Any foreign corporation which shall have done any business in this Commonwealth without procuring a certificate of authority to do so from the Department of State as required by statute, shall be conclusively presumed to *102 have designated the Department of State as its true and lawful attorney authorized to accept, on its behalf, service of process in any action arising within this Commonwealth. Service of process shall be made in the manner provided by section 8307 of this title (relating to procedure for service of process). * * * * * * (a) General rule. Any of the following shall constitute "doing business" for the purposes of this chapter: (1) The doing by any person in this Commonwealth of a series of similar acts for the purpose of thereby realizing pecuniary benefit or otherwise accomplishing an object. (2) The doing of a single act in this Commonwealth for the purpose of thereby realizing pecuniary benefit or otherwise accomplishing an object with the intention of initiating a series of such acts. (3) The shipping of merchandise directly or indirectly into or through this Commonwealth. (4) The engaging in any business or profession within this Commonwealth, whether or not such business requires license or approval by the Commonwealth or any of its agencies. (5) The ownership, use or possession of any real property situate within this Commonwealth. (b) Exercise of full constitutional power over foreign corporations. In addition to the provisions of subsection (a) of this section the jurisdiction and venue of courts of the Commonwealth shall extend to all foreign corporations and the powers exercised by them to the fullest extent allowed under the Constitution of the United States. Act of Nov. 15, 1972, P.L. 1063, No. 271, 42 Pa.C.S.A. §§ 8302(a), 8309 (Purdon's Supp. 1976).

Since the statute makes this state's jurisdiction over a foreign corporation co-extensive with the permissible limits of jurisdiction under the due process clause of the federal constitution, a determination of the constitutional issue will *103 be dispositive. Hart v. McCollum, 249 Pa.Super. 267, 271-72, 376 A.2d 644, 647 (1977).

The United States Supreme Court has stated that for a state to have jurisdiction over an out-of-state defendant, there must be "certain minimum contacts . . . such that the maintenance of the suit does not offend `traditional notions of fair play and substantial justice.'" International Shoe Co. v. Washington, 326 U.S. 310, 316, 66 S. Ct. 154, 158, 90 L. Ed. 95 (1945) (citations omitted). In Hanson v. Denckla, 357 U.S. 235, 253, 78 S. Ct. 1228, 1239, 2 L. Ed. 2d 1283 (1958), the Court stated that "it is essential in each case that there be some act by which the defendant purposefully avails itself of the privilege of conducting activities within the forum state, thus invoking the benefits and protections of its laws." In World-Wide Volkswagen Corporation v. Woodson, 444 U.S. 286, 100 S. Ct. 559, 62 L. Ed. 2d 490 (1980), the Court described the concept of "minimum contacts" as "protect[ing] the defendant against the burdens of litigating in a distant or inconvenient forum. And it acts to ensure that the States, through their courts, do not reach beyond the limits imposed on them by their status as coequal sovereigns in a federal system." Id. at 292, 100 S. Ct. at 564. The Court also commented on the concept of "reasonableness" or "fairness" embodied in the requirement that a state's jurisdiction "[must] not offend `traditional notions of fair play and substantial justice," stating:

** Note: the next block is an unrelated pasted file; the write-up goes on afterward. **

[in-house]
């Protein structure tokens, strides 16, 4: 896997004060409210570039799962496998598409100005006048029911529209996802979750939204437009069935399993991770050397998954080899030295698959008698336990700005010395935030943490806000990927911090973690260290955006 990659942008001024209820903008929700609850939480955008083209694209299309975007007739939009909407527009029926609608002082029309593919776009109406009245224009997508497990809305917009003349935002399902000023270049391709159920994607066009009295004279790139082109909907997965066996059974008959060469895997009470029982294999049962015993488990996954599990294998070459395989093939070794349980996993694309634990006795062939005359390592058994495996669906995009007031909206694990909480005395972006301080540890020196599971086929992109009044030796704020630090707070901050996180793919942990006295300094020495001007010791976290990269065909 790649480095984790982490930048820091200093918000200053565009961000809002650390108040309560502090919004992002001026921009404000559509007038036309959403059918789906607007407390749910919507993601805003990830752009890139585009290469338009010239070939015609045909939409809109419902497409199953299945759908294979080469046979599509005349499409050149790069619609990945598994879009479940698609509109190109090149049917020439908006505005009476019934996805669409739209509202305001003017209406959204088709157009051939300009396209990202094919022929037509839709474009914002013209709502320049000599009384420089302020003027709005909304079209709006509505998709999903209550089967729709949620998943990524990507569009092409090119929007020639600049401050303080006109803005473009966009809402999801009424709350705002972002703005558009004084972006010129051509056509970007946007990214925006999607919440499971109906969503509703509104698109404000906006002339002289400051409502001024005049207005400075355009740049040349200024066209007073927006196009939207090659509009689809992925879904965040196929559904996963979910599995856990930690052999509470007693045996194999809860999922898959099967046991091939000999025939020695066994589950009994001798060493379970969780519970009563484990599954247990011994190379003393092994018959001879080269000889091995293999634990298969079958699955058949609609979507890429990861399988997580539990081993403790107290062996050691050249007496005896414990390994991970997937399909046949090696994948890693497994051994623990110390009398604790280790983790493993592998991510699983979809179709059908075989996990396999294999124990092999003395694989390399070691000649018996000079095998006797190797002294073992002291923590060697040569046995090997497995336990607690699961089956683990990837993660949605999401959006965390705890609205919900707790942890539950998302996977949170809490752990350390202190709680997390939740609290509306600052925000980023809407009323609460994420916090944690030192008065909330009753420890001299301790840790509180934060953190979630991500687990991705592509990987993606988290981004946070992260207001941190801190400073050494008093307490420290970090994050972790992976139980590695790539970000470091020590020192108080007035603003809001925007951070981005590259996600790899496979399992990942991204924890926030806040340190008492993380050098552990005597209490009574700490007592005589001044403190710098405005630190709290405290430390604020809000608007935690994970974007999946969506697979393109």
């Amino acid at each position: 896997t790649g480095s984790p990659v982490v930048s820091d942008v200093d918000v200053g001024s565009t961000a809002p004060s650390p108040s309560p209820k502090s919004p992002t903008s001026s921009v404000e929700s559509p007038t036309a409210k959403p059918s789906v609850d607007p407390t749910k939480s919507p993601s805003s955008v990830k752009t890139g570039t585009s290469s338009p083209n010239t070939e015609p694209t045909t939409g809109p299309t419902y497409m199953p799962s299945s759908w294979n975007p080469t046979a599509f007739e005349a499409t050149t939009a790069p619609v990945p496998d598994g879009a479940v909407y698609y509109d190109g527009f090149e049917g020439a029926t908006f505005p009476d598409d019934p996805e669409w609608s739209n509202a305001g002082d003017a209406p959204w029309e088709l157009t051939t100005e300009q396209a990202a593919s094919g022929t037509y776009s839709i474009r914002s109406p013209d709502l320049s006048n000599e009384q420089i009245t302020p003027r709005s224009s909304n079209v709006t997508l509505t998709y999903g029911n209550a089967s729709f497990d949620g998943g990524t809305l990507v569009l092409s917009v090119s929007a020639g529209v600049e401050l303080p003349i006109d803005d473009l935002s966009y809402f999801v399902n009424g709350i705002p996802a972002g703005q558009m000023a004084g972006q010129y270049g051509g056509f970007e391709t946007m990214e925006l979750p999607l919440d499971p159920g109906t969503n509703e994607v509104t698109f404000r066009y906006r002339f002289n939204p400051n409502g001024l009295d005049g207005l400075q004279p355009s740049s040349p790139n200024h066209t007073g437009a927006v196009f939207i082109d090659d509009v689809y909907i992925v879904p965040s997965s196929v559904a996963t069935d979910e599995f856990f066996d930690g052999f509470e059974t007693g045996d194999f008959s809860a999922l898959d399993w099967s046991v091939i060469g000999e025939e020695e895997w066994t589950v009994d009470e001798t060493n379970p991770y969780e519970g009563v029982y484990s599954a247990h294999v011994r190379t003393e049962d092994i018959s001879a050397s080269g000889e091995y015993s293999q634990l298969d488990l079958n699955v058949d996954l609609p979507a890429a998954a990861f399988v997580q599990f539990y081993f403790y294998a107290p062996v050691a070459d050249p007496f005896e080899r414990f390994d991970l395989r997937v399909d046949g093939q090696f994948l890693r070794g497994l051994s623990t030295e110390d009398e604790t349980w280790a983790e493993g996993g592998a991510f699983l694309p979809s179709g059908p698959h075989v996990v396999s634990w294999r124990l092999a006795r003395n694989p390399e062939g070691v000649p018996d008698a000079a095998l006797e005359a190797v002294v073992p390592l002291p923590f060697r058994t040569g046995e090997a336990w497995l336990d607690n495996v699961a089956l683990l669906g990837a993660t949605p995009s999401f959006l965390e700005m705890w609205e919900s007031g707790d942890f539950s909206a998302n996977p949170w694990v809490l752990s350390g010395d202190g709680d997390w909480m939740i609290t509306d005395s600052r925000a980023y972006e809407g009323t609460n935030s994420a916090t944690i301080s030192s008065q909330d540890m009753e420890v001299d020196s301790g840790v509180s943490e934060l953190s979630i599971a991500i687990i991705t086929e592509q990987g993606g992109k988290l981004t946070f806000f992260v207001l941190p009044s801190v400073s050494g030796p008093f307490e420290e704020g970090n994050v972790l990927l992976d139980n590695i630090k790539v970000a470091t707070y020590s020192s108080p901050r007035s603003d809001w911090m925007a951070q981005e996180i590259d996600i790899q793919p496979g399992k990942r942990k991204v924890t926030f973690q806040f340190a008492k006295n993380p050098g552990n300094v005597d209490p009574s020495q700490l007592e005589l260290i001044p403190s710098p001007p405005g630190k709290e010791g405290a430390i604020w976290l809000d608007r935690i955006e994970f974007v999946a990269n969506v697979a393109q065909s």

Implicit in this emphasis on reasonableness is the understanding that the burden on the defendant, while always a primary concern, will in an appropriate case be considered in light of other relevant factors, including the forum State's interest in adjudicating the dispute, see McGee v. International Life Ins. Co., 355 U.S. 220, 223 [78 S. Ct. 199, 201, 2 L. Ed. 2d 223] (1957); the plaintiff's interest in obtaining convenient and effective relief, see Kulko v. Superior Court, [436 U.S. 84, 92 [98 S. Ct. 1690, 1697, 56 L. Ed. 2d 132] (1978)], at least when that interest is not adequately protected by plaintiff's power to choose the forum, cf. Shaffer v. Heitner, 433 U.S. 186, 211 n. 37 [97 *104 S. Ct. 2569, 2583, n. 37, 53 L. Ed. 2d 683] (1977); the interstate judicial system's interest in obtaining the most efficient resolution of controversies; and the shared interest of the several states in furthering fundamental substantive social policies, see Kulko v. Superior Court, supra, at 93, 98 [98 S.Ct., at 1697, 1700]. Id.

Finally, the Court stated:

When a corporation `purposefully avails itself of the privilege of conducting activities within the forum State,' Hanson v. Denckla, supra at 253 [78 S.Ct., at 1239-1240], it has clear notice that it is subject to suit there, and can act to alleviate the risk of burdensome litigation by procuring insurance, passing the expected costs on to customers, or, if the risks are too great, severing its connection with the State. Id. at 297, 100 S. Ct. at 567.

On the basis of decisions by the United States Supreme Court, this court, in Proctor & Schwartz, Inc. v. Cleveland Lumber Co., 228 Pa.Super. 12, 19, 323 A.2d 11, 15 (1974), has formulated a three-part test:[5]

First, the defendant must have purposefully availed itself of the privilege of acting within the forum state thus invoking the benefits and protections of its laws. Hanson v. Denckla, supra. Secondly, the cause of action must arise from defendant's activities within the forum state. See Southern Mach. Co. v. Mohasco Indus., Inc., 401 F.2d 374 (6th Cir. 1968); Electric Regulator Corp. v. Sterling Extruder Corp., 280 F. Supp. 550 (D. Conn. 1968). Lastly, the acts of the defendant must have a substantial enough connection with the forum state to make the exercise of *105 jurisdiction over it reasonable. International Shoe Co. v. Washington, supra: see Southern Mach. Co. v. Mohasco Indus., Inc., supra [401 F.2d 374 (6th Cir. 1968)]; see also In-Flight Devices Corp. v. Van Dusen Air, Inc., 466 F.2d 220 (6th Cir. 1972); Kourkene v. American BBR, Inc., 313 F.2d 769 (9th Cir. 1963).